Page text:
In this respect, Warner Brothers have attempted to tie Kong: Skull Island to their recent remake of Godzilla (2014) in what they are now calling their Monsterverse. There is reference made to a MUTO at one point here, while the end credits coda shows film footage of cave drawings of Godzilla, Mothra and Ghidorah. This was continued in the subsequent Godzilla, King of the Monsters (2019), which introduces other Japanese monsters and contains several references to Kong and Skull Island, and the two monsters then came together in Godzilla vs. Kong (2021). In their reconception of Kong as part of a wider universe, what we have is a film that is no longer a tragic monster movie about an ape that becomes captivated by a beautiful girl and is brought down by civilisation but about a giant ape that has become the heroic defender of humanity. It is not dissimilar to the way Godzilla went from rampaging monster to good guy hero in the 1960s Toho sequels.
It is also noticeable what Kong: Skull Island removes from the traditional telling of King Kong. We still have Skull Island and a giant ape. There are natives on the island but they are very peripheral to the action and don’t conduct any sacrifices to Kong – indeed, he seems highly protective of them. There are no dinosaurs on the island, although we have some other monsters, including the MUTOs and various giant bugs. There is no film crew, although there is an exploratory mission, which is conducted by a cryptozoologist accompanied by a detachment of US soldiers. And there is no third act where Kong is captured and taken back to civilisation before meeting his tragic end atop the Empire State Building.
Perhaps the most egregious aspect of Kong: Skull Island is that there is no equivalent of Fay Wray. The nearest we get is Brie Larson who Kong sort of forms an association with and saves from near drowning, carrying her to safety in his paw. However, there is nothing here about he taking her captive and becoming obsessed with her, which has possibly been removed because the filmmakers decided that abduction and cross-species romance doesn’t play out so well today.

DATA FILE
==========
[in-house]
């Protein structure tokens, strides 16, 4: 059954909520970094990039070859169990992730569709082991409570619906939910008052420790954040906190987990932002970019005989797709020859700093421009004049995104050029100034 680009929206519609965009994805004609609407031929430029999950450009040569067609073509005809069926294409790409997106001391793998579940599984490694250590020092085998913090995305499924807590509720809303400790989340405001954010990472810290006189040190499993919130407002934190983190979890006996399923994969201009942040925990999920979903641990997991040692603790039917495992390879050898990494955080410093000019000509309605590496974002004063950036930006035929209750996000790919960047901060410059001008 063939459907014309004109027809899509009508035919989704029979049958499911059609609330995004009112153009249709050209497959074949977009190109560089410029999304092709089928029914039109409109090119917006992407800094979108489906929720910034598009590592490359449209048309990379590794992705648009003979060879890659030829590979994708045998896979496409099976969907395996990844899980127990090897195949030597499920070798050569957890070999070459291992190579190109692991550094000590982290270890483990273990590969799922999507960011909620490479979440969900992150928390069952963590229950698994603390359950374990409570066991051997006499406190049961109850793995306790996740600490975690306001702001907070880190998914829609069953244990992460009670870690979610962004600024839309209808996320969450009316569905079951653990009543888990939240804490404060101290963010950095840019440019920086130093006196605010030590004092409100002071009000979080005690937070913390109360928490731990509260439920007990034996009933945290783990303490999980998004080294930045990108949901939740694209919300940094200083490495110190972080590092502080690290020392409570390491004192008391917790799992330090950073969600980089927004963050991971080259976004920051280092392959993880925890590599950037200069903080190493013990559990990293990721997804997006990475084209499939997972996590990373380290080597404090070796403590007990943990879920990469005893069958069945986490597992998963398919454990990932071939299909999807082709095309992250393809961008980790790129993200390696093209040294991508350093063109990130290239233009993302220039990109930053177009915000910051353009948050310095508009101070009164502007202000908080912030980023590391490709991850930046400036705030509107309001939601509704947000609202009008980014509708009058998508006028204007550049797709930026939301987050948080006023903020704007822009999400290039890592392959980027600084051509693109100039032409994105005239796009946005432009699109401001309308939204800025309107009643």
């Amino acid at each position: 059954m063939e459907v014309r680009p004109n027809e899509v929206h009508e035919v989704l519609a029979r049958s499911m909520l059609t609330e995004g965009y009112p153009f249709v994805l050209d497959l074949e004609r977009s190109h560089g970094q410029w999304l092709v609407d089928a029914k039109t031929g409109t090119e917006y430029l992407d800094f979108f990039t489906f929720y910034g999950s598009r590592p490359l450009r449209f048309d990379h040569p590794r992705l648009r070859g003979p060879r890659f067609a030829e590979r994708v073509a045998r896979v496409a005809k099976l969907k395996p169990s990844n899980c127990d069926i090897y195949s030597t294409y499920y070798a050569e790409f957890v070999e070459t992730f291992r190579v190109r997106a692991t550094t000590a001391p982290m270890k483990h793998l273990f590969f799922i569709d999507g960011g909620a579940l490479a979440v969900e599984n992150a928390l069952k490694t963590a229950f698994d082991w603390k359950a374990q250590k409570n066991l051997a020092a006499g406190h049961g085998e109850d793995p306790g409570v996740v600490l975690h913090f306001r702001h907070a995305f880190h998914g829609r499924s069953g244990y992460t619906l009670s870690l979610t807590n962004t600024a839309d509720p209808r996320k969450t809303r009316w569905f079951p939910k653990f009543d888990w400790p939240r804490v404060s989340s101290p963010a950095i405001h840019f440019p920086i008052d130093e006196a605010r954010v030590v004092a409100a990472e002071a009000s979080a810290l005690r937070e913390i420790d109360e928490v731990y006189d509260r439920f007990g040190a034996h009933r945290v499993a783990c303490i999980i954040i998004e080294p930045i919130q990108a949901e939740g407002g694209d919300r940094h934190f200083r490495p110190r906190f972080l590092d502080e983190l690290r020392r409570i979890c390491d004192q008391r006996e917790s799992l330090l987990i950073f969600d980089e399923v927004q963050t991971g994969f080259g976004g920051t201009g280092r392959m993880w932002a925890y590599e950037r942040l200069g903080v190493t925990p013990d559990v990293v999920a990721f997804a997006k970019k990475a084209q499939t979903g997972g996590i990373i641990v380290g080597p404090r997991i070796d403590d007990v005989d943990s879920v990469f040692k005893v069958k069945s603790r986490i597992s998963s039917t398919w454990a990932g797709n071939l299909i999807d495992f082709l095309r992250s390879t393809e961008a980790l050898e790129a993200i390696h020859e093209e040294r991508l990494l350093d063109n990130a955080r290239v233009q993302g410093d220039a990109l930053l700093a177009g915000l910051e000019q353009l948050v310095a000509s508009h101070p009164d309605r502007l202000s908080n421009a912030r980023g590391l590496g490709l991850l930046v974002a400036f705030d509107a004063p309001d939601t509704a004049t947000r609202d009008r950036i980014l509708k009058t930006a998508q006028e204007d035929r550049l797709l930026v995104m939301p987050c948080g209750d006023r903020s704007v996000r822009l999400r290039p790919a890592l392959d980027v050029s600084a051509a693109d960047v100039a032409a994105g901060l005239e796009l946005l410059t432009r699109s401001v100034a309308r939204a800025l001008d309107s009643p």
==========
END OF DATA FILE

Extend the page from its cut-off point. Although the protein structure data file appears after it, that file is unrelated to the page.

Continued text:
On its own terms and as long as you don’t spend too much time comparing it to the other incarnations of Kong, Kong: Skull Island works fairly well. It has been construed first and foremost as an adventure film. In the 1933 film, the scenes with the explorers venturing through the lost world of the jungle were part of the film. These were certainly more substantial in the 2005 version. Here however they are extruded to become the whole of the film. Director Jordan Vogt-Roberts goes to town on all the jungle adventure, splitting the plot off into several different strands as we follow various characters. The island is filled with all manner of fascinating wildlife – giant chameleon-like stick insects that people assume are fallen trees; spiders that are almost as big as Kong; a battle between Kong and a giant octopus; even giant water buffalo.
I don’t think Industrial Light and Magic quite make Kong as distinctive a character as Peter Jackson and the Weta Workshop did – or at least don’t put him through as wide a gamut of behaviours and expressions – nevertheless the fine detail that has gone into crafting the character is still a work of art. All the creature battles are top-notch in terms of technical skill. The climactic battle between Kong and the MUTO is enthralling knockdown stuff. Full marks also to Jordan Vogt-Roberts who has a way of crafting Kong in iconic images that take the breath away – his face peering through a wall of flames to eyeball Samuel L. Jackson; his paw coming down into the river in slow motion to snatch up a drowning Brie Larson.
(Nominee for Best Special Effects at this site’s Best of 2017 Awards).